French manuscript fragments in Norway 1100-1300
Synnøve Midtbø Myking, Ph.D. student with the project "from manuscript fragments to book history", investigates the contact between Norway and France in the twelfth and thirteenth centuries.
In my Ph.D. project I examine the fragments from medieval manuscripts in Norwegian collections believed to be of French origin, with a particular emphasis on the period 1100-1300, a period that saw important societal and cultural changes both in Norway and in the rest of Europe. My project will situate these fragments in their historical context, with the aim of shedding light upon the French-Norwegian cultural contact in the Middle Ages and its influence on the development of Norwegian book culture.
The Norwegian fragments and Europe
Since the fragments in the Norwegian collections are mainly from liturgical books, they have traditionally been of little interest to historians and philologists. In recent years, however, several scholars have turned to the fragments in order to investigate the development of Norwegian book culture and book production. Influences from various European cultural centres can be found in many fragments from books believed to be of Norwegian origin. Other books were, or may have been, produced abroad and brought to Norway, by missionaries, by clerical orders, or by Norwegians studying abroad.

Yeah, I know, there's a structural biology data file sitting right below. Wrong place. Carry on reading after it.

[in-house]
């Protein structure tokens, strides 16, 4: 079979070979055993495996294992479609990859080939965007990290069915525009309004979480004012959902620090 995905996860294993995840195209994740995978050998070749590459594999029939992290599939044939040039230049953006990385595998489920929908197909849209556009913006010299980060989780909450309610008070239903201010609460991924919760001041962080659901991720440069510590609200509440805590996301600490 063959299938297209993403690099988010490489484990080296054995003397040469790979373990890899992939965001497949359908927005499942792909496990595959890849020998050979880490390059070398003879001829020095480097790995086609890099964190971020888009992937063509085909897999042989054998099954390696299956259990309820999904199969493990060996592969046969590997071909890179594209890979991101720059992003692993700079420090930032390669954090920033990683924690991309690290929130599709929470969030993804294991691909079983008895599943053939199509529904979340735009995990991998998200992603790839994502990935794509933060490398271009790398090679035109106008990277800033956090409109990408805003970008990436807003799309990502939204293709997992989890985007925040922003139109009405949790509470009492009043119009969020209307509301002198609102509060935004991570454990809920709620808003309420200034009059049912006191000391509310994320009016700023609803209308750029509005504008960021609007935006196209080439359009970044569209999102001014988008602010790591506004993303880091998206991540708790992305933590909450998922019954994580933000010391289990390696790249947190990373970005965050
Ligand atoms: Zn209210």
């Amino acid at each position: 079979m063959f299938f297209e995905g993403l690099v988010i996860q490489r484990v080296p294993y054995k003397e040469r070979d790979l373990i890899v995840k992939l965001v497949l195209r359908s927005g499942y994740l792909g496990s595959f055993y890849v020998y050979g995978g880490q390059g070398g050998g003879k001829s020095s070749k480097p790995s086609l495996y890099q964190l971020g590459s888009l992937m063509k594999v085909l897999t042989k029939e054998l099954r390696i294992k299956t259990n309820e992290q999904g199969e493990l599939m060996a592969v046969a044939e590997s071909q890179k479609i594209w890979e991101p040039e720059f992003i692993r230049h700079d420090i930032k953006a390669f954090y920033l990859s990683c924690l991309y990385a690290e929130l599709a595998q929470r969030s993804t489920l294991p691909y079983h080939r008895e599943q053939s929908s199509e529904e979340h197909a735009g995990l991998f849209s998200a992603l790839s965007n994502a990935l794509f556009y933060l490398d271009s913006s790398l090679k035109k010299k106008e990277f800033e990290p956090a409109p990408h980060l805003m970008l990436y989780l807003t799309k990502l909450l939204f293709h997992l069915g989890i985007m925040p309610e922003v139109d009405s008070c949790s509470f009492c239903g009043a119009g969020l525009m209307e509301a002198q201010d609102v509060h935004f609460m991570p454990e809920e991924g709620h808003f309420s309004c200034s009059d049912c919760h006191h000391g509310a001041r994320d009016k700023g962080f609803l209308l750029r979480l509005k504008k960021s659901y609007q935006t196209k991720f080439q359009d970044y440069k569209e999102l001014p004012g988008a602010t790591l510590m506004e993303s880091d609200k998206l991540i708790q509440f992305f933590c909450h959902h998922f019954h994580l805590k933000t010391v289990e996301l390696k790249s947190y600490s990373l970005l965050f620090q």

The context in which the manuscripts were brought to Norway is of interest. To what extent did Norwegians look to France for their education and cultural impulses? In which ways did the intellectual and cultural development in Paris and other towns during the High Middle Ages influence the developing book and scribal culture in Norway? How does the French-Norwegian exchange compare to what we know of the contact between England and Norway during the period?
In order to determine the origin of a fragment, several aspects must be considered. Palaeography, the shape of the script, is important, as are the general layout of the page and other material considerations, such as the parchment used. Sometimes the content may prove helpful, for instance in the case of a fragment containing liturgy for the feast day of a saint popular in a particular country or region (and perhaps only there). By comparing the “French-looking” fragments to codices we know for certain to be French-made, it is possible to strengthen or weaken any claims about their origin.